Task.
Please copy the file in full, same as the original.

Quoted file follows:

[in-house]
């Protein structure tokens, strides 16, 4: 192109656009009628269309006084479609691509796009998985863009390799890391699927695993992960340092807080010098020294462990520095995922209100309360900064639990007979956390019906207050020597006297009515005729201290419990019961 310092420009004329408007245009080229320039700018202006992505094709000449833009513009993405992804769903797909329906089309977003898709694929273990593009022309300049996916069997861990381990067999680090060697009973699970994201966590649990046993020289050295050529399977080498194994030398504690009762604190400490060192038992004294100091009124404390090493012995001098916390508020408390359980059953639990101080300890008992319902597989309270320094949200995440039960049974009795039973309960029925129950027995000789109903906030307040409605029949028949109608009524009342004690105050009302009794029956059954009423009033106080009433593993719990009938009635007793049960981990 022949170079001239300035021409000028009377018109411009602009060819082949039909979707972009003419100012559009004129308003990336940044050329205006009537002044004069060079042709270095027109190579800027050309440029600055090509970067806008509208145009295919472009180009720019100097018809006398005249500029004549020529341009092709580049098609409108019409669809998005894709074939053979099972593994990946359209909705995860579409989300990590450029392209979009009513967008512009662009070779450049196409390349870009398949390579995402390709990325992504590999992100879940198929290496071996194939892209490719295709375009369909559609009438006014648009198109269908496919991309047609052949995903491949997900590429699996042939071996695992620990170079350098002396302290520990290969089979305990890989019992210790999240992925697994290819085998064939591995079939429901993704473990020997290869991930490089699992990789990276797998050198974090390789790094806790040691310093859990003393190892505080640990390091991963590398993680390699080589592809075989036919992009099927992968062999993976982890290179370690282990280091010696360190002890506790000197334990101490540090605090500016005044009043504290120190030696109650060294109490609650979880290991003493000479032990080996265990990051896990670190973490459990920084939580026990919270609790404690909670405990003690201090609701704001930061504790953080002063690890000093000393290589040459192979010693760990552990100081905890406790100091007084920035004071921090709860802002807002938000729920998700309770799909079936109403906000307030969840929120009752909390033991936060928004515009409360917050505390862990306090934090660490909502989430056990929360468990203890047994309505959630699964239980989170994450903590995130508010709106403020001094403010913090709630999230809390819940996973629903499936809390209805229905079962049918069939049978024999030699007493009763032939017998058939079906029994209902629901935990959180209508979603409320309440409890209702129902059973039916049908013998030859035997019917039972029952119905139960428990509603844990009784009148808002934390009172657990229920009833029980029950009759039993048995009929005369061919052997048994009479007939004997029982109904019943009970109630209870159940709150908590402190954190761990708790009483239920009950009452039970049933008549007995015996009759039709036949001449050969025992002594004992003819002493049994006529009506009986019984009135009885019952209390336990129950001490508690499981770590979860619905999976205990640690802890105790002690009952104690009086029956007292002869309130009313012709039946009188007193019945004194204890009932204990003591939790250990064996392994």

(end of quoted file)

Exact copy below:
[in-house]
């Protein structure tokens, strides 16, 4: 192109656009009628269309006084479609691509796009998985863009390799890391699927695993992960340092807080010098020294462990520095995922209100309360900064639990007979956390019906207050020597006297009515005729201290419990019961 310092420009004329408007245009080229320039700018202006992505094709000449833009513009993405992804769903797909329906089309977003898709694929273990593009022309300049996916069997861990381990067999680090060697009973699970994201966590649990046993020289050295050529399977080498194994030398504690009762604190400490060192038992004294100091009124404390090493012995001098916390508020408390359980059953639990101080300890008992319902597989309270320094949200995440039960049974009795039973309960029925129950027995000789109903906030307040409605029949028949109608009524009342004690105050009302009794029956059954009423009033106080009433593993719990009938009635007793049960981990 022949170079001239300035021409000028009377018109411009602009060819082949039909979707972009003419100012559009004129308003990336940044050329205006009537002044004069060079042709270095027109190579800027050309440029600055090509970067806008509208145009295919472009180009720019100097018809006398005249500029004549020529341009092709580049098609409108019409669809998005894709074939053979099972593994990946359209909705995860579409989300990590450029392209979009009513967008512009662009070779450049196409390349870009398949390579995402390709990325992504590999992100879940198929290496071996194939892209490719295709375009369909559609009438006014648009198109269908496919991309047609052949995903491949997900590429699996042939071996695992620990170079350098002396302290520990290969089979305990890989019992210790999240992925697994290819085998064939591995079939429901993704473990020997290869991930490089699992990789990276797998050198974090390789790094806790040691310093859990003393190892505080640990390091991963590398993680390699080589592809075989036919992009099927992968062999993976982890290179370690282990280091010696360190002890506790000197334990101490540090605090500016005044009043504290120190030696109650060294109490609650979880290991003493000479032990080996265990990051896990670190973490459990920084939580026990919270609790404690909670405990003690201090609701704001930061504790953080002063690890000093000393290589040459192979010693760990552990100081905890406790100091007084920035004071921090709860802002807002938000729920998700309770799909079936109403906000307030969840929120009752909390033991936060928004515009409360917050505390862990306090934090660490909502989430056990929360468990203890047994309505959630699964239980989170994450903590995130508010709106403020001094403010913090709630999230809390819940996973629903499936809390209805229905079962049918069939049978024999030699007493009763032939017998058939079906029994209902629901935990959180209508979603409320309440409890209702129902059973039916049908013998030859035997019917039972029952119905139960428990509603844990009784009148808002934390009172657990229920009833029980029950009759039993048995009929005369061919052997048994009479007939004997029982109904019943009970109630209870159940709150908590402190954190761990708790009483239920009950009452039970049933008549007995015996009759039709036949001449050969025992002594004992003819002493049994006529009506009986019984009135009885019952209390336990129950001490508690499981770590979860619905999976205990640690802890105790002690009952104690009086029956007292002869309130009313012709039946009188007193019945004194204890009932204990003591939790250990064996392994």